It seems obscene just to say those words out loud. Who would make a mockery of the pain of those grieving families? The answer is gun people. Not hand gun owners. Assault weapon hoarders. They have convinced themselves that the government staged the Sandy Hook shooting, and the movie theater shooting in Aurora, Colorado, and who knows how many other shootings, in order to convince the American people to voluntarily turn in their guns.
The “Sandy Hook Deniers” trade clues that “absolutely prove” no one was killed at Sandy Hook Elementary School, with the samedelusional zeal we traded clues that “absolutely proved” Paul McCartney was dead. And just as it was in 1969, the genesis of the Sandy Hook conspiracy accusation seems to have been a photo. The parents of one of the victims, six-year-old angel-faced, golden-haired, Emilie Parker, released to the press a photo of themselves with Emilie and her two younger, angel-faced, golden-haired sisters. When the Parker family met President Obama at the memorial he attended in Newtown, one of Emilie’s sisters was photographed with him wearing the same dress Emilie had worn in that earlier family portrait. That was enough to launch the conspiracy. Emily was alive! They saw it with their own eyes. What else could it be but a government plot to take away America’s guns?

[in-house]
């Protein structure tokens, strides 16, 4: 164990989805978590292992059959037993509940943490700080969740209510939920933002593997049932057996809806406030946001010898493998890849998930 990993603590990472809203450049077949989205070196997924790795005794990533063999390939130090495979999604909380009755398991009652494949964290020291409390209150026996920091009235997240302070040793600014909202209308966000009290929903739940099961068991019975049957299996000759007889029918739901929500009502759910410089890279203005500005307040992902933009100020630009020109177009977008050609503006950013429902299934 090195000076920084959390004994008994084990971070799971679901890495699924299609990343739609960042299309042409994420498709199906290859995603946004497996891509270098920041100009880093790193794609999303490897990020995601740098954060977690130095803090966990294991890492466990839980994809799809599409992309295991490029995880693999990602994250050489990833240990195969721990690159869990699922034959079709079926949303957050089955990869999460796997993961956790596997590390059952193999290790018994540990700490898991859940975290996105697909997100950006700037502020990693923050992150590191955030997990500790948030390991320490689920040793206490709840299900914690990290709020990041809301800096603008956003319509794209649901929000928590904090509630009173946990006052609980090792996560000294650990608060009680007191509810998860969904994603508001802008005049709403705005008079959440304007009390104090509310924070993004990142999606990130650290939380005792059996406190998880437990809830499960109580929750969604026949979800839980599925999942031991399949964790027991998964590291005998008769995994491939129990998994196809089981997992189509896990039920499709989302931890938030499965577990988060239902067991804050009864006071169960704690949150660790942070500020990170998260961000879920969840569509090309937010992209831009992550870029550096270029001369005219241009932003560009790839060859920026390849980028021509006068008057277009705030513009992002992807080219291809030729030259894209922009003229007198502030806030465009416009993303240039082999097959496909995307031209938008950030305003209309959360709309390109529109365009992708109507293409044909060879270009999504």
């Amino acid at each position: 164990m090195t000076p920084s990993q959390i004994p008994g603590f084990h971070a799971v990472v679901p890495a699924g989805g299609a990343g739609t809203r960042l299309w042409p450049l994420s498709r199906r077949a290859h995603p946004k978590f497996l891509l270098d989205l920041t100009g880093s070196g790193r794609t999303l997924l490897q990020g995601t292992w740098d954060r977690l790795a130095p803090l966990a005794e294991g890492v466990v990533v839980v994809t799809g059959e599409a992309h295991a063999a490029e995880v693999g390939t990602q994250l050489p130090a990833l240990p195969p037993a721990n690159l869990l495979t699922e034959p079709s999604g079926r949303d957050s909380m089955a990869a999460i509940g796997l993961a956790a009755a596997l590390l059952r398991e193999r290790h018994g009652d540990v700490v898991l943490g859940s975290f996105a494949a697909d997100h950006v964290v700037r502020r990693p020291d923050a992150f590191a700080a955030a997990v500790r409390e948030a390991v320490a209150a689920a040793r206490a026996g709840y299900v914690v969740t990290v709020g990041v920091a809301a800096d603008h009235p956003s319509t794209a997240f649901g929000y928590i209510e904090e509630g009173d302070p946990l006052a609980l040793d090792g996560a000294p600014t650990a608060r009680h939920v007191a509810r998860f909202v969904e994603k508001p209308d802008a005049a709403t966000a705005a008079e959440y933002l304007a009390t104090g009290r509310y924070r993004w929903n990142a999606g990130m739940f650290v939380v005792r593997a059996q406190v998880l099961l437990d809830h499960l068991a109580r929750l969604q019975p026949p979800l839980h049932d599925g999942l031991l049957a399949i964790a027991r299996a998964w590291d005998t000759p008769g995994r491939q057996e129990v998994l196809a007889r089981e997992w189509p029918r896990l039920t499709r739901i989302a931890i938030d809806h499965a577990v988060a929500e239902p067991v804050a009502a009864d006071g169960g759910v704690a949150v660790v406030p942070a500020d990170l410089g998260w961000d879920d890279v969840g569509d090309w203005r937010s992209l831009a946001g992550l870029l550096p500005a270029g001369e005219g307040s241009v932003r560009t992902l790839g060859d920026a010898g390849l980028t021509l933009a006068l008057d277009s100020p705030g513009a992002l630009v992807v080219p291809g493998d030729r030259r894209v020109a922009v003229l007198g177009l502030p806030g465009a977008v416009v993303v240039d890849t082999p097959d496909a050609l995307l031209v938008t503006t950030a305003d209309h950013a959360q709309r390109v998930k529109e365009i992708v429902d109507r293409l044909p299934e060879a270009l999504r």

Once the plot was written, everyone with a tinfoil hat and an Internet connection went to work embellishing the story line and inventing proof that Americans are targets of a psy-ops plot.
- The sheriff took down a Facebook page claiming it was giving out false information. Proof.
- A newspaper quoted the principal describing the shooting, even though she was reported to be among those killed. Proof.
- The Batman movie has a map of the Newtown, Connecticut, attack site in it, and the movie’s prop master died and was buried in Newtown. Proof.
- A mother of one of the murder victims talked about her child without crying. Proof.
In fact, the dry-eyed mother led to the idea “crisis actors” were being employed. Some of the grieving families in Newtown looked, at least to the skeptics, like some of the grieving family members in Aurora. Proof. Proof beyond a reasonable doubt! Bottom line, the Sandy Hook Deniers are convinced our government has a traveling road show of actors staging shootouts, funerals, press conferences and police investigations, in a covert effort to scare people into giving up their guns.
Are you amused by the absurdity of the story they have invented? I was too, especially when I heard Orly Taitz, mother of all birthers, is a Sandy Hook Denier. So is Alex Jones, the radio talk show host who famously had an on-air temper tantrum on CNN’s Piers Morgan this week, at the prospect of losing his arsenal. As conspiracy theories go, the Sandy Hook Deniers’ version of events certainly rivals the tale of intrigue we concocted about Paul McCartney’s early demise. But here’s what’s not amusing about the Sandy Hook Deniers’ Internet joint circle:
We have confirmation of our worst fear; hundreds, perhaps thousands of delusional people have stockpiles of automatic weapons.
We have yet to solve the practical problem of the NRA murder lobby which protects the “right” of guns on demand, over the right of the majority to establish a peaceful society.
And most of all, what isn’t amusing is the pain these gun-fixated, Sandy Hook Deniers have caused the grieving families of Newtown, especially little Emilie Parker’s. They deserve better.